gardening for now
People often say that planting trees is for the future. I’ve said it too, recognizing that my newly planted snow gum (described as slow growing) is unlikely to achieve the desired effect within my lifetime.
But I’m thinking that we really don’t know the future, and need to enjoy trees and everything else now, in the present time. Two conversations with two different people led me to this thought.
Recently I visited an elderly man who was dying. He had lived in his house and garden for over 40 years. An active man, he proudly showed me his vegetable garden, his fruit trees, the vine-covered pergola he built with his own hands, and the see saw he made for his grandchildren. He expressed sadness and grief at leaving all this behind, and said he knew that no one would value and maintain it when he was gone. His wife was not a gardener.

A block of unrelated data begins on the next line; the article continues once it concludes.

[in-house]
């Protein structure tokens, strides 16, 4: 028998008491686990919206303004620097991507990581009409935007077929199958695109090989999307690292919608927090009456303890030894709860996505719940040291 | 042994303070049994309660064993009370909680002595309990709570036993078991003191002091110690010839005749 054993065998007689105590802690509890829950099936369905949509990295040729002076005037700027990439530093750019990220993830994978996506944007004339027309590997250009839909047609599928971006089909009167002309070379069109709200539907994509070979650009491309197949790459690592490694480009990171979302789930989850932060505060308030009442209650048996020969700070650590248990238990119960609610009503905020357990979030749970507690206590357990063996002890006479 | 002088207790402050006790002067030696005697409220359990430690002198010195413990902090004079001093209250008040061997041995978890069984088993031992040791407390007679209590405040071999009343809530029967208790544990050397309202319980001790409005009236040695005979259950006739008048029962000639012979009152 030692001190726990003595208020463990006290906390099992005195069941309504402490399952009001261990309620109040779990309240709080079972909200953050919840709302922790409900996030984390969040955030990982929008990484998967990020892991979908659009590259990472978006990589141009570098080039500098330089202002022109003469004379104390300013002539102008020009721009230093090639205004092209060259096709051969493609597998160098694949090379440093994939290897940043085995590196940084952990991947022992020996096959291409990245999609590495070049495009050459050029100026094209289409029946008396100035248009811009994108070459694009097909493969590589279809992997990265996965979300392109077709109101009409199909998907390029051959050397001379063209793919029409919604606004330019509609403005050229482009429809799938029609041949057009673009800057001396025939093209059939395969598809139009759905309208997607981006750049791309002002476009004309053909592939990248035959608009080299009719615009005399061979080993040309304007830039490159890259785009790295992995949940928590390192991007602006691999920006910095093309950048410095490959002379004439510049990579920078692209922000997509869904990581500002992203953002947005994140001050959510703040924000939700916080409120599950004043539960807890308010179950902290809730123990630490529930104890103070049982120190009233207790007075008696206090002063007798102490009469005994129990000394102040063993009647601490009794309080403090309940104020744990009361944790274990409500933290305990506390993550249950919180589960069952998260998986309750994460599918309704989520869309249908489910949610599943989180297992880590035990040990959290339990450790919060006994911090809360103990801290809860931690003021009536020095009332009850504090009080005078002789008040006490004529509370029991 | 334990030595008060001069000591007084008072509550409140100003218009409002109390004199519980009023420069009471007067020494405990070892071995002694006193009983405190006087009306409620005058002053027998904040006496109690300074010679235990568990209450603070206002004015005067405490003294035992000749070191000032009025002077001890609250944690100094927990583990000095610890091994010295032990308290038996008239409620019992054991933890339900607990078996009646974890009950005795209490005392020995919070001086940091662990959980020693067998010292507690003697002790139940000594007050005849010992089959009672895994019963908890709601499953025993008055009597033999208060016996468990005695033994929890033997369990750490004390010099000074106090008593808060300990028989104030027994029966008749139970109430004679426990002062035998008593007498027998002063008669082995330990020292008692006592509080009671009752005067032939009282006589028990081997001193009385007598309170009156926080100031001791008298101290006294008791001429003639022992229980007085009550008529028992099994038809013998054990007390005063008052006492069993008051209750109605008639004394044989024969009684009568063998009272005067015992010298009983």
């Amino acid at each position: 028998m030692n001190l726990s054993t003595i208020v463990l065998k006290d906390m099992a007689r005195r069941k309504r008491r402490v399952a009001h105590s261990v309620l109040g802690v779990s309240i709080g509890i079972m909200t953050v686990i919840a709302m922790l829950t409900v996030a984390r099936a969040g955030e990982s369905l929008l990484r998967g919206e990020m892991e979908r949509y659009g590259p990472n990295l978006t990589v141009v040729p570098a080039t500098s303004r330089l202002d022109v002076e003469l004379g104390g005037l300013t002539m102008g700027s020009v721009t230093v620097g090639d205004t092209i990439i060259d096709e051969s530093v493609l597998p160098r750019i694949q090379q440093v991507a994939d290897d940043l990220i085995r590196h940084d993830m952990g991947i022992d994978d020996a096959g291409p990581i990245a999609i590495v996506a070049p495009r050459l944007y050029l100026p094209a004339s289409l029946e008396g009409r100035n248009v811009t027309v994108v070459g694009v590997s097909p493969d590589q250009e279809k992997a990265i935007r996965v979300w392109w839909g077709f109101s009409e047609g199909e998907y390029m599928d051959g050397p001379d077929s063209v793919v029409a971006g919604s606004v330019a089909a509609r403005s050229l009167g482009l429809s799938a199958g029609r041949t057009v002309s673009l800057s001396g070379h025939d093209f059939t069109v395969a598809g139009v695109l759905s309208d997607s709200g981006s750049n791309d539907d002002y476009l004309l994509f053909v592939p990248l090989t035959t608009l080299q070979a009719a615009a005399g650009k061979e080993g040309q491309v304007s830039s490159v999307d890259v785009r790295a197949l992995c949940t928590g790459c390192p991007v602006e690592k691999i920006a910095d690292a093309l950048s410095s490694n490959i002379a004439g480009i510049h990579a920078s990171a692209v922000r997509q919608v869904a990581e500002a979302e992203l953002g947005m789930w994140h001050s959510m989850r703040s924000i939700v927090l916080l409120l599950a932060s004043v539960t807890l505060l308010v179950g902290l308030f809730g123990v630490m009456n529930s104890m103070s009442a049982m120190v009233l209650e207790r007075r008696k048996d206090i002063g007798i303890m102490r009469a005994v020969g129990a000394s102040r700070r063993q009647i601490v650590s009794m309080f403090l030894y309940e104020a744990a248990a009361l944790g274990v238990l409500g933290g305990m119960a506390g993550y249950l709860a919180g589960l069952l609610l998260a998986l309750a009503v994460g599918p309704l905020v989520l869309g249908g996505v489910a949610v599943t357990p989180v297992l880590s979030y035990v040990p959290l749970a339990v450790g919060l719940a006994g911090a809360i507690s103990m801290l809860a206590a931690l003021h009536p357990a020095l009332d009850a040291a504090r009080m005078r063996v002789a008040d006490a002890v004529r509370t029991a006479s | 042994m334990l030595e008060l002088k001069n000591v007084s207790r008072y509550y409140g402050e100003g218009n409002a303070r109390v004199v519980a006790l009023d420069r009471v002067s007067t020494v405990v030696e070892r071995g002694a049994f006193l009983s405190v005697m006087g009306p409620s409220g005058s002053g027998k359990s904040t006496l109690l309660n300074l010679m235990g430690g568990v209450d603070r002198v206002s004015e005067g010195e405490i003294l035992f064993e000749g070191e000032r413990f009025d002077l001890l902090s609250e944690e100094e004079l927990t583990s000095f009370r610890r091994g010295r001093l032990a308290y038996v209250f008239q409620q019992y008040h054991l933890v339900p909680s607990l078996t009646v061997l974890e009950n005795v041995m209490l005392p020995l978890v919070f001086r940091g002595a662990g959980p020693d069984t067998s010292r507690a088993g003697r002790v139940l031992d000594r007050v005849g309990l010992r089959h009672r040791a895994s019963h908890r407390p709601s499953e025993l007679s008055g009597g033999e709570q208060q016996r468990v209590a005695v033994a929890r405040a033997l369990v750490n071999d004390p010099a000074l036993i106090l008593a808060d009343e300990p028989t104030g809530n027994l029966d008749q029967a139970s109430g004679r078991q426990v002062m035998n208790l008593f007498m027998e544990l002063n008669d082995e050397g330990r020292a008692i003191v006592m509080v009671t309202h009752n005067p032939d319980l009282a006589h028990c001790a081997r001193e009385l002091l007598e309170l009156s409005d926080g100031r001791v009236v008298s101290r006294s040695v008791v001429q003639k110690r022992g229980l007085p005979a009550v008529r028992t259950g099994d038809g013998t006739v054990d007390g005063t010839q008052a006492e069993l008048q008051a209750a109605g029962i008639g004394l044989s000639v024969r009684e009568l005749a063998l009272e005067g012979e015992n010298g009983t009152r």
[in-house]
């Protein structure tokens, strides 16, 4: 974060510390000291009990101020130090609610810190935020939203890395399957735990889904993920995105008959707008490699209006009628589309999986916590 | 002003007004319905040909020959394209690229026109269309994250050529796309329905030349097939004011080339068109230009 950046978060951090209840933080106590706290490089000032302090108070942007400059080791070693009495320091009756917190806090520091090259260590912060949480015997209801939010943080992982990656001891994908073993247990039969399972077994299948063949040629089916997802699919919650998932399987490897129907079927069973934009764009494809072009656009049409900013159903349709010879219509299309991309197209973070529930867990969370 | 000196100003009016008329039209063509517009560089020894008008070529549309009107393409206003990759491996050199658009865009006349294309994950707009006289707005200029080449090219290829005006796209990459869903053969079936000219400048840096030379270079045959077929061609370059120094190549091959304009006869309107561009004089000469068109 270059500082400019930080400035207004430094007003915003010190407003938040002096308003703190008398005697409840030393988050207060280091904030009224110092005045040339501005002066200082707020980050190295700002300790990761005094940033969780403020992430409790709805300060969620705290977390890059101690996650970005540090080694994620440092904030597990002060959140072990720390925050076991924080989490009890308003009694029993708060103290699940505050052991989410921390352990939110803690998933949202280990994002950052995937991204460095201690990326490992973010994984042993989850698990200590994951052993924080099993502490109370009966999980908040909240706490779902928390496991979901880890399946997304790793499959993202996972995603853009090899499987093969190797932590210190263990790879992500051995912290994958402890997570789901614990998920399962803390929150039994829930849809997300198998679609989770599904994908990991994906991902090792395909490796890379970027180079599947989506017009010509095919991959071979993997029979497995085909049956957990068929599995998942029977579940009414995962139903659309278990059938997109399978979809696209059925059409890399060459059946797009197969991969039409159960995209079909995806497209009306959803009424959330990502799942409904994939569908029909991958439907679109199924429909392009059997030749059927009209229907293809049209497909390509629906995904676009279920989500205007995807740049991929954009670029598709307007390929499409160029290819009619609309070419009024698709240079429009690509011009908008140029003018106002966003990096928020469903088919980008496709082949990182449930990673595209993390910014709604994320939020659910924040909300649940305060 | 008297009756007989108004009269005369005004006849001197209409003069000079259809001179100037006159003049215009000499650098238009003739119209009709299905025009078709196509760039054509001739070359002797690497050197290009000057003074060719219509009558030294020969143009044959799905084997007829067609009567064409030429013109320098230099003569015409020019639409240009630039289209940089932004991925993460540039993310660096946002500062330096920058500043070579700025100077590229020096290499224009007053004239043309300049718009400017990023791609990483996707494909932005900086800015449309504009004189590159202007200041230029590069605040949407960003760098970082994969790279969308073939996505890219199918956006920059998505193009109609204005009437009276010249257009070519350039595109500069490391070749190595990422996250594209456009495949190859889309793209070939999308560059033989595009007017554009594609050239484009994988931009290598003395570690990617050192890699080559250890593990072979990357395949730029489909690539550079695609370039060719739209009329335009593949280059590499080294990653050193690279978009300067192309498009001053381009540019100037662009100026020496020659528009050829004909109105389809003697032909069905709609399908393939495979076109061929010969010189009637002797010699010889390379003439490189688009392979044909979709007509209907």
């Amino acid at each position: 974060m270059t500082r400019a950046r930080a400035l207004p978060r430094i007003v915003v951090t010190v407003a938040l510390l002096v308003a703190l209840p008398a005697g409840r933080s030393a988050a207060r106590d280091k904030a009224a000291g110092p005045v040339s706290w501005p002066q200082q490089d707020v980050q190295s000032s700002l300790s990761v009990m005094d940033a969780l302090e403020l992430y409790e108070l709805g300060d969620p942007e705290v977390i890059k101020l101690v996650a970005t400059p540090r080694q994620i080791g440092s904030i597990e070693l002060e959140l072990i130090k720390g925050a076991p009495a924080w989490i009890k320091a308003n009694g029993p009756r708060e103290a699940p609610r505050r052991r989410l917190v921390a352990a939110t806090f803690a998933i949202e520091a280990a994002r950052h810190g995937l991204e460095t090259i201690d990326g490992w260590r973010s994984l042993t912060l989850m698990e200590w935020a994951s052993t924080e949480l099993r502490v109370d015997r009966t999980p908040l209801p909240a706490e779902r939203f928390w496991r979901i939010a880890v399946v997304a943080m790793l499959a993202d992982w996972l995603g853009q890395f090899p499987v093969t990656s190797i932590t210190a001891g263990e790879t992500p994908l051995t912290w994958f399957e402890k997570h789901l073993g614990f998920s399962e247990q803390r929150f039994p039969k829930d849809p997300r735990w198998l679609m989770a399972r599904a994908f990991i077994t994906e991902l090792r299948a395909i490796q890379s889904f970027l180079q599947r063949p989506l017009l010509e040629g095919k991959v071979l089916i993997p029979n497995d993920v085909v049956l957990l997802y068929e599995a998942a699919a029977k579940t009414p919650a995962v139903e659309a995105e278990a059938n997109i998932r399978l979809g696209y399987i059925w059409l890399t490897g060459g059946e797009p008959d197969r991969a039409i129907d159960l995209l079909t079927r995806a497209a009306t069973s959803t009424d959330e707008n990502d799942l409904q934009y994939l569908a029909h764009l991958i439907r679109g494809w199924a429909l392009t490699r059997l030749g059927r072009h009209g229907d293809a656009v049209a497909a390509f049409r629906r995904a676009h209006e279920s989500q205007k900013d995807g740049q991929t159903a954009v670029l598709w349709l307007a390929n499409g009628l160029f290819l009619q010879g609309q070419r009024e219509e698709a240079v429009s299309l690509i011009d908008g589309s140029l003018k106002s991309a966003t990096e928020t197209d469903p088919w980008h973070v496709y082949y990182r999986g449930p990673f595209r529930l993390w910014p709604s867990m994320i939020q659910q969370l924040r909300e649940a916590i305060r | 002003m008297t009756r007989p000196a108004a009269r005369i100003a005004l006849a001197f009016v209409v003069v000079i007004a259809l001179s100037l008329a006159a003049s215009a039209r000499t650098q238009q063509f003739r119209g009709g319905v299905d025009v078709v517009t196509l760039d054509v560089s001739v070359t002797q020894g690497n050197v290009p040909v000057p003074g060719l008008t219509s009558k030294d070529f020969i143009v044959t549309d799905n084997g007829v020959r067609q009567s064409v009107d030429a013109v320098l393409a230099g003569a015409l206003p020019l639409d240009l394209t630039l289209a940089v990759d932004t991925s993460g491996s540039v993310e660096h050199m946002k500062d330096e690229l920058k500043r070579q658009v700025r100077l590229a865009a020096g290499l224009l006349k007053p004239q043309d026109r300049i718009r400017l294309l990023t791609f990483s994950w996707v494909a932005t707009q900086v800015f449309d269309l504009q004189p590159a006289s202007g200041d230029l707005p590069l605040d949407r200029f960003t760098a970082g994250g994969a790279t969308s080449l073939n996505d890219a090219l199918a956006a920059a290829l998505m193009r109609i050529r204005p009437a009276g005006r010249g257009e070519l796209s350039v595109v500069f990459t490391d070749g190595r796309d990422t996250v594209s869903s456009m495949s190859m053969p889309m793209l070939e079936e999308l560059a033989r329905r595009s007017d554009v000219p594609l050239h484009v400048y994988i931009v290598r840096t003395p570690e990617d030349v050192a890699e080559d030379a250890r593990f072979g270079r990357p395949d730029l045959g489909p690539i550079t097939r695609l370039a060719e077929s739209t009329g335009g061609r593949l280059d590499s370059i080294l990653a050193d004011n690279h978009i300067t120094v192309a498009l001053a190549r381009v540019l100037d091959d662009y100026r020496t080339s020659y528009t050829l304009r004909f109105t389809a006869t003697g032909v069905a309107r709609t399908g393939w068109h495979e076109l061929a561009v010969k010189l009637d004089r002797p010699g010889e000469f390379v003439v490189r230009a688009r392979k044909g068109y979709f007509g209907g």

Last week my mother-in-law visited, and gazed thoughtfully at the garden. “Your garden is too big. And too much work. You should build a couple of units there.” I realize that when we sell this house, it is quite likely that the next owner will see the land as potential housing space, not as a garden. Over the past 30 years I have seen many neighbouring gardens cheerfully ravaged to make way for large houses.
So in the future my garden might continue to grow, absorbing a bit of carbon on the way and providing a little much-needed suburban biodiversity. Or … maybe it won’t.